More rescuers continue to sift through the debris and mud caused by the mudslide that has killed at least 17 people in the state of Washington in the U.S. With a week gone by since the March 22 catastrophe, the death toll is expected to rise, according to officials.
A week after the mudslide in Oso, Washington, video clips show various scenes of the rubble that has once stood as a community, still packed with rescuers, tractor and fire engines that try to sift through the debris and mud. Reports say that the weather is affecting the search operation. Rain and strong winds make it hard for the rescuers to work in the square-mile (2.6 sq km) heap of mud-caked debris and muck.
It was recorded on Tuesday, March 25 that the number of persons confirmed dead is a depressing number of 14. On Friday, March 28, however, officials told the media that the death toll has gone up to 17, and it is still expected to jump considerably high in the coming days.
The missing persons have dropped to 90, but the rescuers seemed to be already losing hope due to the poor weather that is making it even more difficult for the 200 rescue teams going through the rubble of the Oso mudslide where a 600-foot hill collapsed and washed out 49 homes.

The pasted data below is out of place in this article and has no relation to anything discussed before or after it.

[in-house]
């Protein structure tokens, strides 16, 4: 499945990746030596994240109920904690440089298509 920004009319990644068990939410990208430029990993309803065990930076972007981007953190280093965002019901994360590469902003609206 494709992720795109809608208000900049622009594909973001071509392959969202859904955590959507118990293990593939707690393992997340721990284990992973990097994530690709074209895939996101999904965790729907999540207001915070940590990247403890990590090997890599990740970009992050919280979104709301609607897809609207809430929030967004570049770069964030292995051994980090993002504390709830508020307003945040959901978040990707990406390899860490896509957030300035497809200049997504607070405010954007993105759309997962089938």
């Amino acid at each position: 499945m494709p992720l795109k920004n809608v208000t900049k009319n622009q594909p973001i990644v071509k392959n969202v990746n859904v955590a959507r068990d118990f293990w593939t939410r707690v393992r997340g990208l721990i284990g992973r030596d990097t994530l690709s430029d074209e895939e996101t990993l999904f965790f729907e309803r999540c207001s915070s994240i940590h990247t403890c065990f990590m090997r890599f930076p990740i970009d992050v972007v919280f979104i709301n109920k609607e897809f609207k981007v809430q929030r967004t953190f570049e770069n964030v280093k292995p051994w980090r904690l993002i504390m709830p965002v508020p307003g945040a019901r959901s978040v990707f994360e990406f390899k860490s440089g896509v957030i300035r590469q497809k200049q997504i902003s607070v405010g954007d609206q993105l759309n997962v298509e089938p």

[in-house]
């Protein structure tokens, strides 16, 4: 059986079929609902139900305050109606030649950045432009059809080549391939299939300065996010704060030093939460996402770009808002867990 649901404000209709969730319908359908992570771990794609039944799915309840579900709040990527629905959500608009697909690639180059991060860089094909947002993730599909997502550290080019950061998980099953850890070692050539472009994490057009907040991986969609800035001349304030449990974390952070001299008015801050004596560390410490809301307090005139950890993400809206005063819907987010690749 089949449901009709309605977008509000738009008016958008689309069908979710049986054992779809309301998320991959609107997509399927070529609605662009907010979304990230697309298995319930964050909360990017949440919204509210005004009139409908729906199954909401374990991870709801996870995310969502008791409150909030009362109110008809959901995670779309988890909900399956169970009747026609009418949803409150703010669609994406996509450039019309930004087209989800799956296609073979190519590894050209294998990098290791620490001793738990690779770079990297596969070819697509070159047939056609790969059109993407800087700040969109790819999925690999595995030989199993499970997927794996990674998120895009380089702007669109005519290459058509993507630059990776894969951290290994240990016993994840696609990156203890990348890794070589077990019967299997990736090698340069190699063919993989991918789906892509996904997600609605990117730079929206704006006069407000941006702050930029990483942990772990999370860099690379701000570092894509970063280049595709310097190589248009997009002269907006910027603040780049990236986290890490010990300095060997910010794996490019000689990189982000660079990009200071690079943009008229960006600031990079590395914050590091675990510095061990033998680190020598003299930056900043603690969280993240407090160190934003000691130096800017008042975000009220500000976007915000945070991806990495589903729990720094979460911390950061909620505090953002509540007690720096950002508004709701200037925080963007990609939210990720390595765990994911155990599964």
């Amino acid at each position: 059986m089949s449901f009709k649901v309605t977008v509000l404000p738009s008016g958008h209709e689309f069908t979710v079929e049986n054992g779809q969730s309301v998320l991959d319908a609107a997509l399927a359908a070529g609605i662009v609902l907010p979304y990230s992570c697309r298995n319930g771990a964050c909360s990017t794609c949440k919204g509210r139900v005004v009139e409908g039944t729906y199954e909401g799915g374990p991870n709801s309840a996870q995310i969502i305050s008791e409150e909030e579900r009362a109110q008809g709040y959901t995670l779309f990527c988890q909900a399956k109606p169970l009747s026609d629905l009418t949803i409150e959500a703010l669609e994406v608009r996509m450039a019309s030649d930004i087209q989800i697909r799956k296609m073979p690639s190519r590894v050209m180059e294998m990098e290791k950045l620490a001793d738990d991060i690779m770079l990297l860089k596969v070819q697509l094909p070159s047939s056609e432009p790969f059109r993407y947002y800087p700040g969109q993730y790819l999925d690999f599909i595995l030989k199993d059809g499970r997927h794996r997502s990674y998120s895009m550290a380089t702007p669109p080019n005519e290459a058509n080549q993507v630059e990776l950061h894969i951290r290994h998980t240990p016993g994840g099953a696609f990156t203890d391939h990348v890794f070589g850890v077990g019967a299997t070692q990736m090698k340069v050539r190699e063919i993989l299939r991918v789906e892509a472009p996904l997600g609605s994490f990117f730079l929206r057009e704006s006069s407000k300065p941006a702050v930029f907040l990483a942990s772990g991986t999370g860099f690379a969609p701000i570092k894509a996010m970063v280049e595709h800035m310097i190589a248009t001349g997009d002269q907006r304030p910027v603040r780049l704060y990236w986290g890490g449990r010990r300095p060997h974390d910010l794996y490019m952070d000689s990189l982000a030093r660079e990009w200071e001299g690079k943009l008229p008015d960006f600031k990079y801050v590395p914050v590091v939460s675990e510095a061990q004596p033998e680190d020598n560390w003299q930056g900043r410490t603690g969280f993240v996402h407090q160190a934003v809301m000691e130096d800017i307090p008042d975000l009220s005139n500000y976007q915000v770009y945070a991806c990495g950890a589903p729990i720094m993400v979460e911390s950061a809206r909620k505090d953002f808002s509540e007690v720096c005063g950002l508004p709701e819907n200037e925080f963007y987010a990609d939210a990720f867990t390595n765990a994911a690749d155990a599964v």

Authorities are also in fear that not all the missing 90 people can be found. A video footage of the search operation shows rescuers using shovels, using their bare hands to clear the debris and big tires skidding on mud. Search teams are going into great lengths and are doing their best to locate more people.
County officials were expected to revise the casualty tolls as soon as new development on the devastation comes in. But according to one Reuters report, even though the officials have previously said that 9 more individuals have been located in the rubble, they would not revise the tally until the bodies haven't gone through the process of examination and identification.
As of Friday, March 28, 9 more individuals were still excluded in the casualty tally of the Oso mudslide.
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